Detailed guide to determining when and how to register your business

November 9, 2021

Registering a business can be a complicated step for newcomers and ensuring the right choices are made upfront can have long-lasting benefits.

Building a business is brutal. Even the most committed and talented founders will concede that it’s a tough and long road. Yet one thing I personally didn’t hear much about until I was staring down the barrel of it was how potentially expensive and daunting it can be to merely register your nascent company.

Often consolidated down to one sentence in the stories of the greats, incorporating can actually have huge long-term consequences if you do it wrong. Cautionary tales abound talk of founder disputes and investors ousting CEOs. Scared of destroying my company before it even started, my first instinct was to rely on the steady hand of a lawyer – as many would – but was quickly turned off by how expensive they were and how little they did. I figured there was a better way and there is.

While there are a lot of nuances in setting up a company, it’s something that every aspiring founder should be able to handle on their own in most cases with the help of some nifty software platforms. Even if you have the money to afford a lawyer, I highly suggest handling some of the details yourself as the experience helps clarify the rules and corporate structure you will be held to for the foreseeable future.

Hopefully, by now I’ve convinced you that spending a few hours learning about business structure and incorporation is worth it in the midst of all your other founder duties. Let’s dive into the nitty-gritty.

Outline:

  1. Determine what type of company you should be
  2. Choose how you want to handle your incorporation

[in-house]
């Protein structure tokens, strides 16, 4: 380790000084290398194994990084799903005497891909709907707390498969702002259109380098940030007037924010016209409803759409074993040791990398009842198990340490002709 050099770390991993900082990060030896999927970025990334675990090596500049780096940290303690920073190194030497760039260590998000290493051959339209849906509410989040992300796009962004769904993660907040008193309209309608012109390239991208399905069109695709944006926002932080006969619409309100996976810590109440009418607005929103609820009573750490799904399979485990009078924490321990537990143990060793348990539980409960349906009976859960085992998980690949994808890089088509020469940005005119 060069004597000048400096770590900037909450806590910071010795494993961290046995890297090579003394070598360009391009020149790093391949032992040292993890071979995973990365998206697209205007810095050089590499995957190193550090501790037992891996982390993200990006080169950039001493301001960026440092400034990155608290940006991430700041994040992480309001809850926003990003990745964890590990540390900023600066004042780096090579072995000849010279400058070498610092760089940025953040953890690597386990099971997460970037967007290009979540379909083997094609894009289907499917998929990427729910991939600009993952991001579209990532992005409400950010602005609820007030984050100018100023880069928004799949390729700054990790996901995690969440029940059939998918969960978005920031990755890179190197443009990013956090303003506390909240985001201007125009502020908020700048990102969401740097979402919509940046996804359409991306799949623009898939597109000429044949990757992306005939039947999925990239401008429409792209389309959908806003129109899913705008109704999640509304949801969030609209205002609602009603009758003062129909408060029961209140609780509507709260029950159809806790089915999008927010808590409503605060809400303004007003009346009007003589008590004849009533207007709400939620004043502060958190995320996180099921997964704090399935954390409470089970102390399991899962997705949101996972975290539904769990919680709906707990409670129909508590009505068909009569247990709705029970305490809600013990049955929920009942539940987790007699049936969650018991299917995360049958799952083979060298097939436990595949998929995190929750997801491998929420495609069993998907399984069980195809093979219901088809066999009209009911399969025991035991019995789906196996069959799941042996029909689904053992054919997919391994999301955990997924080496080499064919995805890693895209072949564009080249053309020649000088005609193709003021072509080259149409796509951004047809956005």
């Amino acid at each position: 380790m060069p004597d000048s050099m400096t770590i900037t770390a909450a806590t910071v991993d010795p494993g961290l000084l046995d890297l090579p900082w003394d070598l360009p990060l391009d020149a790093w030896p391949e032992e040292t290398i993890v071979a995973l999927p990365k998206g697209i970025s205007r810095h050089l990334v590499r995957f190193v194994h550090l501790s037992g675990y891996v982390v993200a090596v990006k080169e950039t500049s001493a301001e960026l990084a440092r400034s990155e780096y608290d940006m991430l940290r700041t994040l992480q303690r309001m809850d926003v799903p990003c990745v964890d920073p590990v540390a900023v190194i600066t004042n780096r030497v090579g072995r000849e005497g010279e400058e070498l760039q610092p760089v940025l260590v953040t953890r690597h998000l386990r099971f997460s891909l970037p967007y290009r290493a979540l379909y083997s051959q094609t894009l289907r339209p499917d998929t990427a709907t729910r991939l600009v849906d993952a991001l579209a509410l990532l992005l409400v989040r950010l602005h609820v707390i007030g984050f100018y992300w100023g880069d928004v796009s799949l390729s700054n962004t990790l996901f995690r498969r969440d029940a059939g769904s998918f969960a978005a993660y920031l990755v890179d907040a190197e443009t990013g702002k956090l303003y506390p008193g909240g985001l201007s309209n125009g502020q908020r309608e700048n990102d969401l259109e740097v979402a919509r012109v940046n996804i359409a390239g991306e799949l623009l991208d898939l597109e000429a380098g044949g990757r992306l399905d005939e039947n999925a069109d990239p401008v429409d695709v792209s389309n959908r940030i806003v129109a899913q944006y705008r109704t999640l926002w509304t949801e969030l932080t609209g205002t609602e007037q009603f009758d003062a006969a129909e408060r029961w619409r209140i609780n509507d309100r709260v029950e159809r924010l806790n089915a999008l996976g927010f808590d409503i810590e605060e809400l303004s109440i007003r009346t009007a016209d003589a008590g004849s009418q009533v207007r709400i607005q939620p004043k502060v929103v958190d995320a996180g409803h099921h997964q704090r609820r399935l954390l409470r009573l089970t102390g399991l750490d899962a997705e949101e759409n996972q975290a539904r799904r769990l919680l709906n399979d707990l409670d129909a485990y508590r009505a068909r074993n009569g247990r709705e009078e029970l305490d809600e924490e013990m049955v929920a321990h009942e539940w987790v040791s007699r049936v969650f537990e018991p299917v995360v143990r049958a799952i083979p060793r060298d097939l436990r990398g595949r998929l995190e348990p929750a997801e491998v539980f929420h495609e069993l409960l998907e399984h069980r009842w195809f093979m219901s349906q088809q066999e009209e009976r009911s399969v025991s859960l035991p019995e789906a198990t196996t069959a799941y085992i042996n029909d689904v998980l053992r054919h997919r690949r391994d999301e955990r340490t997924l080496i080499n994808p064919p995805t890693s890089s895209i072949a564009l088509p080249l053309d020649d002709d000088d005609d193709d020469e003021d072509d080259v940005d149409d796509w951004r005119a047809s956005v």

1. Fully on your own
    2. Online services
    3. Lawyers
  3. Registered Agents
  4. Registering in your state

Determine what type of company is right for you

The first step to setting up a new business is deciding just what kind of business you’d like to be. Thankfully this typically isn’t too difficult a decision and most companies fall into one of a few major categories.

Limited Liability Partnership

This business structure is normally geared towards smaller businesses and groups of individuals partnering on a specific venture. It provides certain tax and liability benefits and is often used for law firms and real estate investment groups. We won’t spend much time on this segment as it’s rarely used in the startup space.

Limited Liability Company (LLC)

This business structure is often used for local small businesses in retail, entertainment, services, and more. An LLC allows for multiple owners with equity percentages and provides personal liability protection for the owners. It is also cheaper to create and maintain an LLC from a taxes and fees perspective than a corporation, which we will talk about next. LLC’s are great options for those looking to build a local or lifestyle business where they are unlikely to take institutional money.

Corporation (C Corp)